Yes, except entity assertions do not identify a thing - they identify/define one characterization of a thing because/when a thing is undefined as a function of time. As for which attributes are identifying - any fixed attribute is useful for discovery, whether or not we would consider that attribute to be part of identity or incidental to it. (While people may distinguish these two types of attributes, I don't know that they function differently in the provenance model...)

Entity assertions describe attribute values that are fixed (and may be construed as identifying a particular characterization of a thing).
  
> 
> It would not be very practical to assert attribute values which are not
> (observed/interpreted as) fixed within the interval observed/described by
> the asserter, so I think we can fairly ignore those. If needed to assert that
> "at some point the entity had this attribute value", they can be asserted on a
> narrower entity which wasComplementOf the original entity.
> 

Yes - an observation could be an entity defined at only one instant that is a complementOf the longer-lived one.

> 
> > 4.  Entity assertions have identities that allow us to refer to / link different
> assertions within the data model, but may or may not be related to globally
> meaningful URIs.
> 
> I agree. And where they do relate to globally meaningful URIs, then the
> attribute values given are not necessarily globally always as stated - they are
> only asserted to be such for this asserter within this provenance account.
> 
Yes, but entities as characterization of things are always globally meaningful - I could give them a URI and in fact there are URIs now that are well enough defined in terms of their temporal behavior that they can be used as entity identifiers.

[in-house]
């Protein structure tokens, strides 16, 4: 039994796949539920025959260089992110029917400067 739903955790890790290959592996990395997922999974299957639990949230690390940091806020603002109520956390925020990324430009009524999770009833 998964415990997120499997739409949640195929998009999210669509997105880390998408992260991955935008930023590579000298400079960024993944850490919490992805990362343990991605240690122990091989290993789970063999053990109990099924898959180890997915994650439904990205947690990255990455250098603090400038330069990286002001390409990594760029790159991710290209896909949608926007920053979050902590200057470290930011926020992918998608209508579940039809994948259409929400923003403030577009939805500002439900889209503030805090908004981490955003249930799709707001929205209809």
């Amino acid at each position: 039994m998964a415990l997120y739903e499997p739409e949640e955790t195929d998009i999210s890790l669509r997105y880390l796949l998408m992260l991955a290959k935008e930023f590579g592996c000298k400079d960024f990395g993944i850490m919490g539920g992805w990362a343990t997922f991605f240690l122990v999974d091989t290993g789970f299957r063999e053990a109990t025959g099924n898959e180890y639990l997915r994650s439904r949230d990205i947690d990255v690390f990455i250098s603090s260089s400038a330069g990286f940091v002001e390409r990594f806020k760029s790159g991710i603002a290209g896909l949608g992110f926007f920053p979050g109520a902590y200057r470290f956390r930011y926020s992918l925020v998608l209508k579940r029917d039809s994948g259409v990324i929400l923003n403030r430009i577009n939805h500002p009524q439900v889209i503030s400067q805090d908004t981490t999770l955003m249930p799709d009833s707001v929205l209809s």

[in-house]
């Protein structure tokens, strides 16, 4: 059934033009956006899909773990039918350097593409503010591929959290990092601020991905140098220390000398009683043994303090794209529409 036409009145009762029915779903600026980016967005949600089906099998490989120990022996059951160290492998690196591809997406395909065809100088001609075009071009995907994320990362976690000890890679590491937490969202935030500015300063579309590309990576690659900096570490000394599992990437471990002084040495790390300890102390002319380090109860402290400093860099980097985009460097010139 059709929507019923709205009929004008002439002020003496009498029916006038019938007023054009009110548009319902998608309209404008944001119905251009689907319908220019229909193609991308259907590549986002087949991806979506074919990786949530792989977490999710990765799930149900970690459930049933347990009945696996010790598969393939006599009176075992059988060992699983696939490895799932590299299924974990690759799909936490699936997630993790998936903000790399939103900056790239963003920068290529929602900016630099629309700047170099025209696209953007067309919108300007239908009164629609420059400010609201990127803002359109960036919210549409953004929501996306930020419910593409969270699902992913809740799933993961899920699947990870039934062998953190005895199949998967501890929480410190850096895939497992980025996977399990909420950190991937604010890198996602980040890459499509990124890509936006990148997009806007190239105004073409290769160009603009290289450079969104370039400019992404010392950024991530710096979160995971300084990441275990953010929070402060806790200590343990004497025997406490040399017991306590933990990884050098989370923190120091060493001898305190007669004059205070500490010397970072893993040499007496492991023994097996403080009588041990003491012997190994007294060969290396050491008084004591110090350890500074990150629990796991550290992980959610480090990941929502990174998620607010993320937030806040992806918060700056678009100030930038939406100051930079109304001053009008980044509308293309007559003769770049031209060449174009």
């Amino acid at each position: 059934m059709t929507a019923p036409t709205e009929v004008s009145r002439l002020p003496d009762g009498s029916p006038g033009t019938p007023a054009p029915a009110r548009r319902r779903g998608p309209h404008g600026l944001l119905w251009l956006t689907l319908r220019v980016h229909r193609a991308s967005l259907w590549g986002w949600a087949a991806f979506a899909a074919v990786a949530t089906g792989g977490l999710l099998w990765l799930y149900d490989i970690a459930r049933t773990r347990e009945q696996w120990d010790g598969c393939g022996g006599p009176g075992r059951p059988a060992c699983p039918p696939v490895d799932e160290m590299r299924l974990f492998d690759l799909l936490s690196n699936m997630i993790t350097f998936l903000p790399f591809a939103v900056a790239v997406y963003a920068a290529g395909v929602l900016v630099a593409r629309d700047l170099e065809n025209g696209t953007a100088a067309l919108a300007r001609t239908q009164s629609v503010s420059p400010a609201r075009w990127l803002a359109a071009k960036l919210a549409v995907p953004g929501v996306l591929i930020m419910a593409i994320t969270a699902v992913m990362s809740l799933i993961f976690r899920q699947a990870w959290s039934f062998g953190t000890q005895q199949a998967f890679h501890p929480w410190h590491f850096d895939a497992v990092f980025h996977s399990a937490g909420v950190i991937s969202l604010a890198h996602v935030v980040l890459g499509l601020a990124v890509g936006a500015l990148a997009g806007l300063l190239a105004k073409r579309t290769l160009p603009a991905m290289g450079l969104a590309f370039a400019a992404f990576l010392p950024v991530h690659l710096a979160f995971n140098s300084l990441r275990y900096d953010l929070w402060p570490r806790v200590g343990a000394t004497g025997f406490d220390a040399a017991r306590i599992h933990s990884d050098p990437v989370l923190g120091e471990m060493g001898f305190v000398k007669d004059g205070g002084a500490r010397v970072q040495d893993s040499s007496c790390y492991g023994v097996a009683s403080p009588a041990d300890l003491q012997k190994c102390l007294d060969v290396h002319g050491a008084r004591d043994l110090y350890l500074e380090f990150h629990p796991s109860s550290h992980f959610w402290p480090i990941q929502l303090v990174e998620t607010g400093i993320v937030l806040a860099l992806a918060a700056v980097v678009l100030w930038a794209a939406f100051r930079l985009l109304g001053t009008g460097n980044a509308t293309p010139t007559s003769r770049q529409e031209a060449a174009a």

> (The same asserter might later produce a different provenance account with
> different attribute values for same URIs)

If they do, the URI should be considered as having the union of those attributes fixed. (i.e. open world - you don't have to state all fixed attributes). If entity URIs are considered local in scope and reusable for different purposes, we have no change of integrating provenance accounts.

Entity assertions have identities that are unique and globally meaningful. However, the characterization of a thing that they represent may have limited utility outside of a specific provenance account.

> 
> 
> > If we agree on the above things, then I think the formal semantics
> strawman and data model reflect this common viewpoint as-is, and just
> needs to be updated to reflect the current data model draft and include
> illustrating examples.  If not, please suggest alternative statements that you
> do agree with (or changes to the semantics).
> 
> No, this sounds good to me. Jim?
> 

I've tried to give alternate statements above partly to see if you disagree with them - if you think they mean the same thing as the originals I would be OK with the earlier phrasings... If not, hopefully we'll get a clearer picture of what the differences are...

 Jim

> 
> 
> 
> --
> Stian Soiland-Reyes, myGrid team
> School of Computer Science
> The University of Manchester
Received on Monday, 26 September 2011 15:08:22 GMT